The apostle John did not want his readers to think his insistence on the sinfulness of Christians (1:8, 10) or the simplicity of confession and forgiveness (1:9) are encouragements to sin, 4 so he writes: “My little children, these things I write to you, so that you may not sin. And if anyone sins, we have an Advocate with the Father, Jesus Christ the righteous.” (I John 2:1). Notice John’s fatherly love and concern for his readers when he addresses them as “My little children.” The Greek word translated “little children” (teknia) means “little born ones” 5 and is used seven times by the apostle in this epistle (cf. 2:1, 12, 28; 3:7, 18; 4:4; 5:21) and once in his gospel (John 13:33). 6 The word “My” adds a further note of tenderness here compared to John’s “we” statements in chapter 1. This does not require us to conclude John’s readers were his personal converts, but they were very dear to him. 7
All that John wrote in I John 1:5-10 (“these things I write to you”) is meant to have his readers (including us) take sin seriously (“that you may not sin”) and do all they can to avoid it (2:1a). This does not mean he expects them never to ever sin again (cf. 1:8, 10). His intent is not to encourage or excuse sin. The perceptive Christian will allow his sinful tendencies to put him on guard against them, so he does not sin.
John also understood that though we are to vigorously shun sin in our Christian lives, the fact is it can and does take place in the lives of believers. Hence, John writes, “And if anyone sins, we have an Advocate with the Father, Jesus Christ the righteous.” (2:1b). The word “if” in the phrase “if anyone sins” introduces a condition assumed to take place for the sake of the argument. 8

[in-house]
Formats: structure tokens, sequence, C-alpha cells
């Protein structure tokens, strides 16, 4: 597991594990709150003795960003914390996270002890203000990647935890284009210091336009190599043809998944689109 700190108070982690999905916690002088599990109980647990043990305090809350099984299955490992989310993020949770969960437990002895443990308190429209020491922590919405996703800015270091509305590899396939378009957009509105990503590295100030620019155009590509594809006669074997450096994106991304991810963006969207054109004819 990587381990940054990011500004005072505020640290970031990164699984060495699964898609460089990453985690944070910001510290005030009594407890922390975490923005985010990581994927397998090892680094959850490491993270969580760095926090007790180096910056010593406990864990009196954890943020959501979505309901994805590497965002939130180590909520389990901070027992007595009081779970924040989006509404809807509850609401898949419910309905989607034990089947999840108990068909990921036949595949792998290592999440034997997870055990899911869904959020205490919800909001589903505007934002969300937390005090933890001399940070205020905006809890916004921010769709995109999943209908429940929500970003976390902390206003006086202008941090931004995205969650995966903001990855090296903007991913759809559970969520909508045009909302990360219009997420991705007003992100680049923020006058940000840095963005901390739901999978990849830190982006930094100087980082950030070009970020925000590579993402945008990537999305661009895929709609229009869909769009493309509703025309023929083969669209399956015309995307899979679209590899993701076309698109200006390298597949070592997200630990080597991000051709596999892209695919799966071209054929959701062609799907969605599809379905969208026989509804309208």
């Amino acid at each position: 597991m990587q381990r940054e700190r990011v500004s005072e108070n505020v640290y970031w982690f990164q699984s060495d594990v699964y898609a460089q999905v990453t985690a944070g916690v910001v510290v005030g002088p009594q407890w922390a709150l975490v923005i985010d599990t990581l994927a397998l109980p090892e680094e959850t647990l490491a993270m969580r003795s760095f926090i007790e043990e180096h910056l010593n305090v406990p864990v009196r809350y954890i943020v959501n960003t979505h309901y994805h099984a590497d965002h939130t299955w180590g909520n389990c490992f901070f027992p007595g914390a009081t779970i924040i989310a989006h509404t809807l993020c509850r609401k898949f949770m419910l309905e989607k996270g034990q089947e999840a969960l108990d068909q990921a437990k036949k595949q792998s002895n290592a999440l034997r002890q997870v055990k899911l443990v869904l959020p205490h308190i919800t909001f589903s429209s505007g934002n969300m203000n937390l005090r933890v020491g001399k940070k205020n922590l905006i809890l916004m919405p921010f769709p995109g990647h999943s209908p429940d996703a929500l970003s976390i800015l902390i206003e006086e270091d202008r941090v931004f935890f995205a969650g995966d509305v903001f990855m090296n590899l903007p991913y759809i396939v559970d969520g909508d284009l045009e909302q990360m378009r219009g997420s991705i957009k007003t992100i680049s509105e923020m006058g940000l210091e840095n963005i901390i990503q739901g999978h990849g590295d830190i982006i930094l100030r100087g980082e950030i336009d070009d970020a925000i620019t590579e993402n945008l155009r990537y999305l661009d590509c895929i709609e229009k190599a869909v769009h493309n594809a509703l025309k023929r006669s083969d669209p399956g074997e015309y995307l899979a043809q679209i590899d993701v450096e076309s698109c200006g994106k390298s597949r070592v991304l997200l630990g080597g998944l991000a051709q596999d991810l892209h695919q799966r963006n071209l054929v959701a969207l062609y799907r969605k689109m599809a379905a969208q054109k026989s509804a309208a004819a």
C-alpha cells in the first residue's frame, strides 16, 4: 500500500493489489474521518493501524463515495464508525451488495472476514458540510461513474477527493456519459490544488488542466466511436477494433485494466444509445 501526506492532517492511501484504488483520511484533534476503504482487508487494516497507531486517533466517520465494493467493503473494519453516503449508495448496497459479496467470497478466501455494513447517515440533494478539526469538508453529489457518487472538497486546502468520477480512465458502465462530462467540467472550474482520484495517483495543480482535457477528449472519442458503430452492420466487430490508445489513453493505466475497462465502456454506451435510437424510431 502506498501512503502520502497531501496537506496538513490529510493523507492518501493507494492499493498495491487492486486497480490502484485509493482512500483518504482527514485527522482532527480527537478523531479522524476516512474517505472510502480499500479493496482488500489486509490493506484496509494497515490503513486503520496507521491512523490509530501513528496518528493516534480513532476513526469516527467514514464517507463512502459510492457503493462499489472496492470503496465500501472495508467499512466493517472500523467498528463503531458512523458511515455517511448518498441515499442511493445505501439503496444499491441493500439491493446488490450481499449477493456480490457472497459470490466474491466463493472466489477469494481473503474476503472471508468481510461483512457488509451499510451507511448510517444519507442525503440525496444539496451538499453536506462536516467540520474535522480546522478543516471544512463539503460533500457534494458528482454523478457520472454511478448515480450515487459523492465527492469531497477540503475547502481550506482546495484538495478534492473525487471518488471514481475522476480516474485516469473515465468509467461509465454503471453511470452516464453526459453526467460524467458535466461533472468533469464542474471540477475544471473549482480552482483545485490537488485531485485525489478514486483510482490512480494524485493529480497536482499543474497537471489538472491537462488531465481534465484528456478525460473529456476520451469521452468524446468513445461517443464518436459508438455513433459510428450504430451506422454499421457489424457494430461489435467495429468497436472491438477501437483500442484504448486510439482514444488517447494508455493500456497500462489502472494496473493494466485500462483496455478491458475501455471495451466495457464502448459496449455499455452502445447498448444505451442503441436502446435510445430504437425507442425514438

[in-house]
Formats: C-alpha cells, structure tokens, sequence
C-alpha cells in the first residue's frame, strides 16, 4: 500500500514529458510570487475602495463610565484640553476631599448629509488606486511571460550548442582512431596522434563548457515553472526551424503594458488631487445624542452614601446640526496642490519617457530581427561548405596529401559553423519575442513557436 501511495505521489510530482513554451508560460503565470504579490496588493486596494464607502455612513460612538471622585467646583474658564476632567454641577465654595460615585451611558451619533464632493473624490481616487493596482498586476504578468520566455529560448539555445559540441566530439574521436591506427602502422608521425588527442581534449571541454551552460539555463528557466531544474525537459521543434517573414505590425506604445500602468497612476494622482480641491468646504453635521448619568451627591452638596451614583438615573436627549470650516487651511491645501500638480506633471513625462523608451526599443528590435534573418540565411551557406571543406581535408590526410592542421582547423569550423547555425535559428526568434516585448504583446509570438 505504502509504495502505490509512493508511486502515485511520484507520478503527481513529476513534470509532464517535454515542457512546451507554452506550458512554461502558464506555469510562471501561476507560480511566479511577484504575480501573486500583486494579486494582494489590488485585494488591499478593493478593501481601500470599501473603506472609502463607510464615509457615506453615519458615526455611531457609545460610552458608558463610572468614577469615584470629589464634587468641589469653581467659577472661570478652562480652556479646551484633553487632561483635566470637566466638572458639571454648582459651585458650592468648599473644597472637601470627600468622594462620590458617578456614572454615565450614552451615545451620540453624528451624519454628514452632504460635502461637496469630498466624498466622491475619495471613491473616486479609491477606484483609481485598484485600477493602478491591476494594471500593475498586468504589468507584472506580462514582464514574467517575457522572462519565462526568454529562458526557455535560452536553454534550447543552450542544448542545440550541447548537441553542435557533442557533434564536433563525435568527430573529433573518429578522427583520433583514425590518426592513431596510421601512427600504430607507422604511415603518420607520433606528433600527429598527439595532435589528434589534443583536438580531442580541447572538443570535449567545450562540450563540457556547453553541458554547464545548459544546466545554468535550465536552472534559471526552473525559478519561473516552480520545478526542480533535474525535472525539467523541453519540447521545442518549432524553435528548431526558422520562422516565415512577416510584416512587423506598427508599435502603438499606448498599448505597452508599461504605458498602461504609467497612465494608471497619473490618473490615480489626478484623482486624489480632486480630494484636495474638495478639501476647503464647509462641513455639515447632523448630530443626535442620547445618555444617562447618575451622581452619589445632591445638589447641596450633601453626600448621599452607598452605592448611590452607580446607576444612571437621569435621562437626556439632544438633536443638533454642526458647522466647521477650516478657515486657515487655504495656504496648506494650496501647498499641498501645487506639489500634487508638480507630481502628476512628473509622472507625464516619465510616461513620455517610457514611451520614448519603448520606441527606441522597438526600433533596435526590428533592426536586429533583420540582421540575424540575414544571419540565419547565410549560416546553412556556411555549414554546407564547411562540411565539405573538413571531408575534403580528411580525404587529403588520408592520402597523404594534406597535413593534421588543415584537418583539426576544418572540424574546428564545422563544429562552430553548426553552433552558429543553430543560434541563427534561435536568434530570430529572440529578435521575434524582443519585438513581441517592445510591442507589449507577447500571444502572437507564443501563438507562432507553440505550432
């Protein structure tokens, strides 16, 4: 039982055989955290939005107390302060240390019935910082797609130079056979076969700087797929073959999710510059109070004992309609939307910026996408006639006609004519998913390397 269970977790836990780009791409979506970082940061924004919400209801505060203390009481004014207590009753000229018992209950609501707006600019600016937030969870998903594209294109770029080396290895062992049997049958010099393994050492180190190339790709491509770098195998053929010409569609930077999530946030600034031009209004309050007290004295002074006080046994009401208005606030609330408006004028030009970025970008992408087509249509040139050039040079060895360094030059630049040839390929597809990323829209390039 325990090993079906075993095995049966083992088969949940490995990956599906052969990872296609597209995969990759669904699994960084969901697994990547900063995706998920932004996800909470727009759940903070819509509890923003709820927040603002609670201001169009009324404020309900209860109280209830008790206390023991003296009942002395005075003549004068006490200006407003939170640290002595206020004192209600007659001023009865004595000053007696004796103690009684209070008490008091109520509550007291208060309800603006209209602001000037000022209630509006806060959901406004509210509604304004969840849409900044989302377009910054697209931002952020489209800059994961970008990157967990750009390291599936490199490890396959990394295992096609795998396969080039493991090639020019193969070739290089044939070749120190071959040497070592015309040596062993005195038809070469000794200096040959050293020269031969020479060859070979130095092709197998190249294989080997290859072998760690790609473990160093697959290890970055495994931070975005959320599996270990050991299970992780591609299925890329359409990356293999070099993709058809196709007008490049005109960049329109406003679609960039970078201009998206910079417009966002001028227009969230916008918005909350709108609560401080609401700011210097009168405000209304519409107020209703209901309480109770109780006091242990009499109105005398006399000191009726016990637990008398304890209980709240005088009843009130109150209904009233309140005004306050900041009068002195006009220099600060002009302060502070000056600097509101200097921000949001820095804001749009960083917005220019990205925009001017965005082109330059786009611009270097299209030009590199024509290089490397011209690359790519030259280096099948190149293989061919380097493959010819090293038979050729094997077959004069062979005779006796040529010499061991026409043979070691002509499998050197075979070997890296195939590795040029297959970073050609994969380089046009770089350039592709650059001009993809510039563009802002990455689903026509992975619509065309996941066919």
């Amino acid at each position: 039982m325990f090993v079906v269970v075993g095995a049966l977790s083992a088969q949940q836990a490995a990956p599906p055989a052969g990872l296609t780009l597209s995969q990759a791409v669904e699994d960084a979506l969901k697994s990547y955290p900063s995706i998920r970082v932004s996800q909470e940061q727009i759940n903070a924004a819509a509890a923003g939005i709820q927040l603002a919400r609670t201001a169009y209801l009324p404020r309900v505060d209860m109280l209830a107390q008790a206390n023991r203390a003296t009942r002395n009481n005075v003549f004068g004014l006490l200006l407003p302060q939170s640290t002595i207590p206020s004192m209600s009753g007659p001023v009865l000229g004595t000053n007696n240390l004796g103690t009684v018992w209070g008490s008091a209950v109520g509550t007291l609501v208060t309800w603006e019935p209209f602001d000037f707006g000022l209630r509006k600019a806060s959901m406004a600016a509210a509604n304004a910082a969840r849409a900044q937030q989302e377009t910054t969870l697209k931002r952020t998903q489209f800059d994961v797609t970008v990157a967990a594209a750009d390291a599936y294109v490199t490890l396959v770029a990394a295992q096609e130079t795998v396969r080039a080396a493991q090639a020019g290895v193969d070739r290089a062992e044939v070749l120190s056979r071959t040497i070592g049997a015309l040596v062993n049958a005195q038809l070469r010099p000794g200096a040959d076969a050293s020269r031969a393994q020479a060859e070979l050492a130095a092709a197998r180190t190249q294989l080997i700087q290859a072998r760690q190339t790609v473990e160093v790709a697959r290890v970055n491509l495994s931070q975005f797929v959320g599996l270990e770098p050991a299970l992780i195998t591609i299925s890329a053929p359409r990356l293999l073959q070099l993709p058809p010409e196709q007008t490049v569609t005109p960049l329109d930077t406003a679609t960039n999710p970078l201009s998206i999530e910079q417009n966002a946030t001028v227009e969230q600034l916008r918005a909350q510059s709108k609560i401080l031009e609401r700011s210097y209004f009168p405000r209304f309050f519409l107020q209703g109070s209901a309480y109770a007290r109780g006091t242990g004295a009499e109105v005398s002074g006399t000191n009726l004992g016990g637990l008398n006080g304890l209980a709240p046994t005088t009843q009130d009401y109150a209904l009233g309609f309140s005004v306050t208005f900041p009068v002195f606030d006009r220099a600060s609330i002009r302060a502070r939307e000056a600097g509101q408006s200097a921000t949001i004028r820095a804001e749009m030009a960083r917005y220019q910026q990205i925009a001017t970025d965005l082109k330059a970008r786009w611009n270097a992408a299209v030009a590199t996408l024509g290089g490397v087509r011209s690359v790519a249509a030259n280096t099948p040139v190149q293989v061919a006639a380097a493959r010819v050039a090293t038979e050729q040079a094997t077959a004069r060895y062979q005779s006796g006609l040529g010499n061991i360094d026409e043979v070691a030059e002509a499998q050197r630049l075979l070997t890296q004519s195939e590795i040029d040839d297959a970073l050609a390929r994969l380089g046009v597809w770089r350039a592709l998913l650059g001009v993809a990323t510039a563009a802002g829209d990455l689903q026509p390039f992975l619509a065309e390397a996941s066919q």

John does not want us to sin, but he knows none of us is perfect, so he assures us that “we have an Advocate with the Father, Jesus Christ the righteous.” What does the Lord Jesus do for the sinning Christian? Does He plead to God to keep us saved? This would not be necessary because in John’s gospel Christ guarantees that those who believe in Him for eternal life are secure forever (John 1:12; 3:15-16; 4:10-14; 5:24; 6:35-40; 7:37-39; 10:28-29; 11:25-26)! Since Jesus’ promises are true and He is faithful to keep them, the believer is eternally secure and there is therefore no need for Christ to plead with God the Father not to cast sinning believers away. 9
The word “Advocate” (Paraklēton) means “one who gets called to the side of another to help” 10 or “one who appears in another’s behalf, mediator, intercessor, helper.” 11 One possible idea in I John 2:1 is of a defense attorney who takes up the case of his client before a tribunal. 12 We are not to give up on our Christian life when we do sin. Satan accuses us when we sin (Rev. 12:9-10), saying to God, “Give him back. He does not love You anymore.”But Jesus steps in and defends us because He is “righteous” – He will do what is right for us.
Anderson notes that “while the use of the word for a ‘lawyer’ is possible, but ‘mediator’ is more likely. When we sin, we don’t need a lawyer (see Rom. 8:33-34), because no one can lay any charge against God’s elect, but we do need an intercessor, a mediator, a High Priest.” 13
How does the Lord Jesus express His advocacy of us? Luke 22:31-33 illustrates how Jesus intercedes for us right now as He sits next to God the Father in heaven. 14 In the context of this passage, the disciples had been arguing with each other at the Lord’s Supper about which of them was the greatest (22:24). Christ then challenged them not to look at greatness as the world does but to pursue greatness before God which involves faithful servanthood (22:25-30).
Before Jesus tells Peter he will deny knowing Christ three times (22:35), Jesus informs Peter that Satan has asked permission to sift him like wheat (22:31). The process of sifting removes unwanted chaff and pebbles from the wheat. There was something in Peter that God wanted to remove. But what is it?